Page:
After years of wanting to give it a try, I jumped at the chance to have my DNA tested when my mother offered to order a kit for me as a Christmas present. I chose Ancestry DNA because it is the service used by my in-laws as well as a great uncle. Ancestry is currently running a deal where the kits are 79 dollars instead of 99. Please be aware there is around a 8 dollar shipping cost. Bonus: If you are a member of Ebates you can also receive 7.5% cash back on any Ancestry product!
Anyway, I was curious to see how my genealogy research has stacked up to the realty of my own DNA. So I would like to take this moment to walk you through the process from beginning to the reveal!
Before ordering the DNA kit, I thought about all my previous research. I predicted based on my physical features and my own family research. I predicted the following results:
- 40% Spanish
- 15% Croatian, German (Bavarian), and Swiss
- 10% French
- Less than 10% British
- Maybe 1% Native American
I thought about this considering the distance between generations of my family story. The Croatian, German, and Swiss all come from great great grandparents. While I know there is French on both sides of my family they came to the US in the early 1700s. The Spanish was consistent through generations of my father’s family. Plus I have very Spanish features. (It has made my travels in Spain an easy going experience because I am never mistaken as a tourist!)
Ordering a kit is a simple process where you create an Ancestry account, and place the order with payment. It took less than a week or a small box to arrive. (Photographed above.) It is the size of a small VHS box, and fits easily into the mailbox. The kit includes two tubes, a prepaid mailer box, and clear instructions on how to complete the test.
You cannot eat, drink, or chew gum up to thirty minutes before collecting saliva. You have to spit into the clear tube. (They claim its only 1/4 of a teaspoon, but I had difficulty getting the tube filled!) You then place the blue tube on top and shake in the blue stabilizing fluid. This step preserves the DNA. Make sure to register your kit before sending in your results!
There is no need to go to the post office desk. You can drop it in the mailbox since it is pre-paid. I ordered the kit on November 5th, received my kit on November 10th, sent it out the next day. My results arrived on November 23rd. The whole process took 19 days! Ancestry does say give 4-6 weeks for processing.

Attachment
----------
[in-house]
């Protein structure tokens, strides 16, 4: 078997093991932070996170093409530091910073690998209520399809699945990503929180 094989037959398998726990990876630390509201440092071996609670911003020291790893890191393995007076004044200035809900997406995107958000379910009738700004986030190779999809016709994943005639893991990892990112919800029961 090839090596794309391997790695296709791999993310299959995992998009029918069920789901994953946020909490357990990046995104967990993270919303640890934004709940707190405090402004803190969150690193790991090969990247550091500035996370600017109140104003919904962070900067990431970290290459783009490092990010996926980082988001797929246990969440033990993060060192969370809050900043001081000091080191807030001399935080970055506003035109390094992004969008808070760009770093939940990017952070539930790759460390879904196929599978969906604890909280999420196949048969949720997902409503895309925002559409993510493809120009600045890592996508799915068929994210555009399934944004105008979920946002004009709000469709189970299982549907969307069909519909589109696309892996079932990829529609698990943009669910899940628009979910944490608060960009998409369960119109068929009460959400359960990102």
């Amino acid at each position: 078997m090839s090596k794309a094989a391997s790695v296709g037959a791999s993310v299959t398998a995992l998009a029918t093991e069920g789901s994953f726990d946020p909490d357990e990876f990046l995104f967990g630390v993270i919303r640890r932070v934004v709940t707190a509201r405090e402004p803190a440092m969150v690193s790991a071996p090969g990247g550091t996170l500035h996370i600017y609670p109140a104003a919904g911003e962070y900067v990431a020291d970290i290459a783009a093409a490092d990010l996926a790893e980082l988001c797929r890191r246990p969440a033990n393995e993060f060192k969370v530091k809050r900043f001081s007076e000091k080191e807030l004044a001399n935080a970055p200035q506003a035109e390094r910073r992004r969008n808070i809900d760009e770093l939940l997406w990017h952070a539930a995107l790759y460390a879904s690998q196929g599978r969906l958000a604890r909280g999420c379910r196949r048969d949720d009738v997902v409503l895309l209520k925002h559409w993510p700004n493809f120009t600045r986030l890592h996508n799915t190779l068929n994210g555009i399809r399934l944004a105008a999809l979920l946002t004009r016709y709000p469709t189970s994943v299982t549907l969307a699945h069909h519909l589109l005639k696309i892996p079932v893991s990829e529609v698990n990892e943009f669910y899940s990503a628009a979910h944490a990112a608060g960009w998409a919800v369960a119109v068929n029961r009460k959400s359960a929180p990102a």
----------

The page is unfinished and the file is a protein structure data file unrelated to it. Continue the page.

I was very surprised with my results. I did not anticipate so much of my DNA to be from Great Britain! It also showed way less Spanish ancestry than I expected. There was also very little western Europe countries like France, Germany, and Switzerland. It was amazing to see how my research has been off. However, on further thought some makes sense when considering migration patterns and the history of these countries.
About 16% of my DNA is a prediction. These are markers that are further in m family’s past. Therefore, it is less accurate or trackable. The amount of Middle Eastern, and central Asian is expected when considering that both Croatian and Spain have been under control of eastern countries.
Although my results were surprising for me, it was such a easy and interesting experience. I would recommend the Ancestry DNA tests due to how easy it is to complete and receive results. The whole process is sent through e-mail, and updates come in frequently from Ancestry. You also have the option to link your DNA with other people in order to see possible matches. (This can be waived if you would like your results to remain private.) My great uncle showed as my first match, and I see this as a good sign of consistency within the test.
Ancestry uses genetic markers collected all over the world in order to predict your DNA. Some of these are guesses depending. Keep in mind that your family may be from other places, and migrated around. (For example: think of the Irish who left Ireland during the potato famine.) Also, other relatives are only part of your story. A uncle only gives you a small portion of possible DNA results.
I look forward to using these results to guide further research by looking more carefully at last names and further into records.